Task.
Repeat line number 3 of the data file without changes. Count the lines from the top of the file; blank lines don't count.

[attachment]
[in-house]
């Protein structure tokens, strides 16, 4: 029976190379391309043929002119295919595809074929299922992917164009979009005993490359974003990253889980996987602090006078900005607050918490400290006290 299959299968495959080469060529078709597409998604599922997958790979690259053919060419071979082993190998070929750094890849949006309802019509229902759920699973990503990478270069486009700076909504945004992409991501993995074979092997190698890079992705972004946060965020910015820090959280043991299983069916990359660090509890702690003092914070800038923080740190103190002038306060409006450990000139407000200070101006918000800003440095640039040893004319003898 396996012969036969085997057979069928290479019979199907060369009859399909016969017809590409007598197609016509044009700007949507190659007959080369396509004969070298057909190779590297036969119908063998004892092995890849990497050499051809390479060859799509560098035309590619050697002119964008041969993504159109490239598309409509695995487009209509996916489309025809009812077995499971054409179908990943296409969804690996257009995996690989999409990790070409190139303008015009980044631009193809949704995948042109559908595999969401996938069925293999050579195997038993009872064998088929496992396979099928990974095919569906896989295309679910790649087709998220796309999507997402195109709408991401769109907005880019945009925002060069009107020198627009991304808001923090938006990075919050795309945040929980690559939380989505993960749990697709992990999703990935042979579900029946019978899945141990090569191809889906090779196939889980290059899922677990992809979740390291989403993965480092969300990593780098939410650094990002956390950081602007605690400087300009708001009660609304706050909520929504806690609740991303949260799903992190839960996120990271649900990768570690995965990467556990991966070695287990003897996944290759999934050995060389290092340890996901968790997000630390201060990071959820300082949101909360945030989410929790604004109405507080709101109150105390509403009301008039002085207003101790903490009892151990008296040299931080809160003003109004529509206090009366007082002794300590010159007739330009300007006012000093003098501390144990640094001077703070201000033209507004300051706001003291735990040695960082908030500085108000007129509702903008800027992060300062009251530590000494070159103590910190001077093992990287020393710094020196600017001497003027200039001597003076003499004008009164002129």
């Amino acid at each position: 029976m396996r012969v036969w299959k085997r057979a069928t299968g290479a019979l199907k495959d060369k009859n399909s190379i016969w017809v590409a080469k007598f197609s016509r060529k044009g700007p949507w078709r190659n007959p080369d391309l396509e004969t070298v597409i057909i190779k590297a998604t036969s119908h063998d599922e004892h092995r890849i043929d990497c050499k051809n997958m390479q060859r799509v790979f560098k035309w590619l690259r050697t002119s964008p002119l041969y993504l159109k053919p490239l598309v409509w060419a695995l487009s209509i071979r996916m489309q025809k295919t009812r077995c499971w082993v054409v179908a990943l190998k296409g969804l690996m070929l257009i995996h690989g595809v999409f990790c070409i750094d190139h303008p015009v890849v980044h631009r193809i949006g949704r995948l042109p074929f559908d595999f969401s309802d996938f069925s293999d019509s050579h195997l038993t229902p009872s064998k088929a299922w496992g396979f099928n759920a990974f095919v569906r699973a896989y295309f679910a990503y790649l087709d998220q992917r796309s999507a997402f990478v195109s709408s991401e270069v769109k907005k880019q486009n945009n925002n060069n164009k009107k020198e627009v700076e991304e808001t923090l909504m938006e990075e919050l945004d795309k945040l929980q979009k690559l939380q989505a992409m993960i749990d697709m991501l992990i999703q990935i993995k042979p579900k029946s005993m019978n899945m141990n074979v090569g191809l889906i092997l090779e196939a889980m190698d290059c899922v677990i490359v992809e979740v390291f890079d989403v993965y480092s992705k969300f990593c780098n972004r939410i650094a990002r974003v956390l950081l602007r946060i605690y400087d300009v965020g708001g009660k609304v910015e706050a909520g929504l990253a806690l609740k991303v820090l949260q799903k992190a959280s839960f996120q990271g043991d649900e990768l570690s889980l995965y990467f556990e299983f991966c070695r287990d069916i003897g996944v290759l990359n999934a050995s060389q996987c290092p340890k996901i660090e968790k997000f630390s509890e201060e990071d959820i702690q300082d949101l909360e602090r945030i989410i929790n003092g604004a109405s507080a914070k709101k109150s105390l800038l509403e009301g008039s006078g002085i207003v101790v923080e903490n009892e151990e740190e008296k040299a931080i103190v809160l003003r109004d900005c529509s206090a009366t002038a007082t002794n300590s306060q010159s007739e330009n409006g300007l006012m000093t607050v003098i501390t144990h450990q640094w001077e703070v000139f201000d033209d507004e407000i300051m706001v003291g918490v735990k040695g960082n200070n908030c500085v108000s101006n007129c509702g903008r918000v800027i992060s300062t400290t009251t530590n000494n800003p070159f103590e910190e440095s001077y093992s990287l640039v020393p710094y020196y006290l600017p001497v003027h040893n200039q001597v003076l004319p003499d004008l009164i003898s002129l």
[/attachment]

């Amino acid at each position: 029976m396996r012969v036969w299959k085997r057979a069928t299968g290479a019979l199907k495959d060369k009859n399909s190379i016969w017809v590409a080469k007598f197609s016509r060529k044009g700007p949507w078709r190659n007959p080369d391309l396509e004969t070298v597409i057909i190779k590297a998604t036969s119908h063998d599922e004892h092995r890849i043929d990497c050499k051809n997958m390479q060859r799509v790979f560098k035309w590619l690259r050697t002119s964008p002119l041969y993504l159109k053919p490239l598309v409509w060419a695995l487009s209509i071979r996916m489309q025809k295919t009812r077995c499971w082993v054409v179908a990943l190998k296409g969804l690996m070929l257009i995996h690989g595809v999409f990790c070409i750094d190139h303008p015009v890849v980044h631009r193809i949006g949704r995948l042109p074929f559908d595999f969401s309802d996938f069925s293999d019509s050579h195997l038993t229902p009872s064998k088929a299922w496992g396979f099928n759920a990974f095919v569906r699973a896989y295309f679910a990503y790649l087709d998220q992917r796309s999507a997402f990478v195109s709408s991401e270069v769109k907005k880019q486009n945009n925002n060069n164009k009107k020198e627009v700076e991304e808001t923090l909504m938006e990075e919050l945004d795309k945040l929980q979009k690559l939380q989505a992409m993960i749990d697709m991501l992990i999703q990935i993995k042979p579900k029946s005993m019978n899945m141990n074979v090569g191809l889906i092997l090779e196939a889980m190698d290059c899922v677990i490359v992809e979740v390291f890079d989403v993965y480092s992705k969300f990593c780098n972004r939410i650094a990002r974003v956390l950081l602007r946060i605690y400087d300009v965020g708001g009660k609304v910015e706050a909520g929504l990253a806690l609740k991303v820090l949260q799903k992190a959280s839960f996120q990271g043991d649900e990768l570690s889980l995965y990467f556990e299983f991966c070695r287990d069916i003897g996944v290759l990359n999934a050995s060389q996987c290092p340890k996901i660090e968790k997000f630390s509890e201060e990071d959820i702690q300082d949101l909360e602090r945030i989410i929790n003092g604004a109405s507080a914070k709101k109150s105390l800038l509403e009301g008039s006078g002085i207003v101790v923080e903490n009892e151990e740190e008296k040299a931080i103190v809160l003003r109004d900005c529509s206090a009366t002038a007082t002794n300590s306060q010159s007739e330009n409006g300007l006012m000093t607050v003098i501390t144990h450990q640094w001077e703070v000139f201000d033209d507004e407000i300051m706001v003291g918490v735990k040695g960082n200070n908030c500085v108000s101006n007129c509702g903008r918000v800027i992060s300062t400290t009251t530590n000494n800003p070159f103590e910190e440095s001077y093992s990287l640039v020393p710094y020196y006290l600017p001497v003027h040893n200039q001597v003076l004319p003499d004008l009164i003898s002129l």